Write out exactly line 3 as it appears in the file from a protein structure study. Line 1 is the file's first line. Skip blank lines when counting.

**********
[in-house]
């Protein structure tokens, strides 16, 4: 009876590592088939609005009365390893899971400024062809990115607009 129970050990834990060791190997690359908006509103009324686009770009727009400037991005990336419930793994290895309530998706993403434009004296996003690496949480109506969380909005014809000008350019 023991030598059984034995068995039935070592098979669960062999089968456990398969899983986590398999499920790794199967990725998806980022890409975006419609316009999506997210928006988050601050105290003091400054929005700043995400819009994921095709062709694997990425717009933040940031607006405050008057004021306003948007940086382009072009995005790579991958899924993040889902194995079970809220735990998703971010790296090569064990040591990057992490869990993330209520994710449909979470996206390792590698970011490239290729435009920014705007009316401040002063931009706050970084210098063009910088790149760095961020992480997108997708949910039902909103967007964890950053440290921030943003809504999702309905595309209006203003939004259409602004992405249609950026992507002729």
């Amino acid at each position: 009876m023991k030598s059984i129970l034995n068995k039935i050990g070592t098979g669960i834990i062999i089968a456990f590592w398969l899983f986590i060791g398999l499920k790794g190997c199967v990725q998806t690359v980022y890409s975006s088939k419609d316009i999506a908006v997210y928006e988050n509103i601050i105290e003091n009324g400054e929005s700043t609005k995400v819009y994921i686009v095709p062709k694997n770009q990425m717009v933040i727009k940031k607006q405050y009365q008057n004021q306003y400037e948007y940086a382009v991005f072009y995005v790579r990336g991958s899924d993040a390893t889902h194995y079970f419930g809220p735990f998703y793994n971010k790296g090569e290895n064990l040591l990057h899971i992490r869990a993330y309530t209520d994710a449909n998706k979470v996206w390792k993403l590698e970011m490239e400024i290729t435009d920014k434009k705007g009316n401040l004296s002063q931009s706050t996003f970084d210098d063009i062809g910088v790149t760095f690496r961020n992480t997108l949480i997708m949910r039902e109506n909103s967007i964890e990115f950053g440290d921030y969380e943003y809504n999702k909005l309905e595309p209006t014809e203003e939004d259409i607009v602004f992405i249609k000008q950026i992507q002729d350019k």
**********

């Amino acid at each position: 009876m023991k030598s059984i129970l034995n068995k039935i050990g070592t098979g669960i834990i062999i089968a456990f590592w398969l899983f986590i060791g398999l499920k790794g190997c199967v990725q998806t690359v980022y890409s975006s088939k419609d316009i999506a908006v997210y928006e988050n509103i601050i105290e003091n009324g400054e929005s700043t609005k995400v819009y994921i686009v095709p062709k694997n770009q990425m717009v933040i727009k940031k607006q405050y009365q008057n004021q306003y400037e948007y940086a382009v991005f072009y995005v790579r990336g991958s899924d993040a390893t889902h194995y079970f419930g809220p735990f998703y793994n971010k790296g090569e290895n064990l040591l990057h899971i992490r869990a993330y309530t209520d994710a449909n998706k979470v996206w390792k993403l590698e970011m490239e400024i290729t435009d920014k434009k705007g009316n401040l004296s002063q931009s706050t996003f970084d210098d063009i062809g910088v790149t760095f690496r961020n992480t997108l949480i997708m949910r039902e109506n909103s967007i964890e990115f950053g440290d921030y969380e943003y809504n999702k909005l309905e595309p209006t014809e203003e939004d259409i607009v602004f992405i249609k000008q950026i992507q002729d350019k």